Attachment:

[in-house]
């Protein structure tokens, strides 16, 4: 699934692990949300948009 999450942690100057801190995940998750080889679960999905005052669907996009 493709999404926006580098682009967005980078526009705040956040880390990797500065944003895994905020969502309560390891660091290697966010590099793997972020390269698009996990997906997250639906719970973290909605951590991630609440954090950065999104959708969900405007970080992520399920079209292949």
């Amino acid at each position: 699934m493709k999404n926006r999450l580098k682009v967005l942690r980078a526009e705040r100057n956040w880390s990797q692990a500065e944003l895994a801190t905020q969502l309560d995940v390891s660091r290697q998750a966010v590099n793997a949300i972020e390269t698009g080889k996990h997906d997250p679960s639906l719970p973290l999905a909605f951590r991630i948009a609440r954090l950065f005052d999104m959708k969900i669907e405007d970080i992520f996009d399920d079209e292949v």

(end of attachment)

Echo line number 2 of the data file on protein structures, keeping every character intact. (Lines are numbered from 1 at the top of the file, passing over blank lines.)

């Protein structure tokens, strides 16, 4: 699934692990949300948009 999450942690100057801190995940998750080889679960999905005052669907996009 493709999404926006580098682009967005980078526009705040956040880390990797500065944003895994905020969502309560390891660091290697966010590099793997972020390269698009996990997906997250639906719970973290909605951590991630609440954090950065999104959708969900405007970080992520399920079209292949």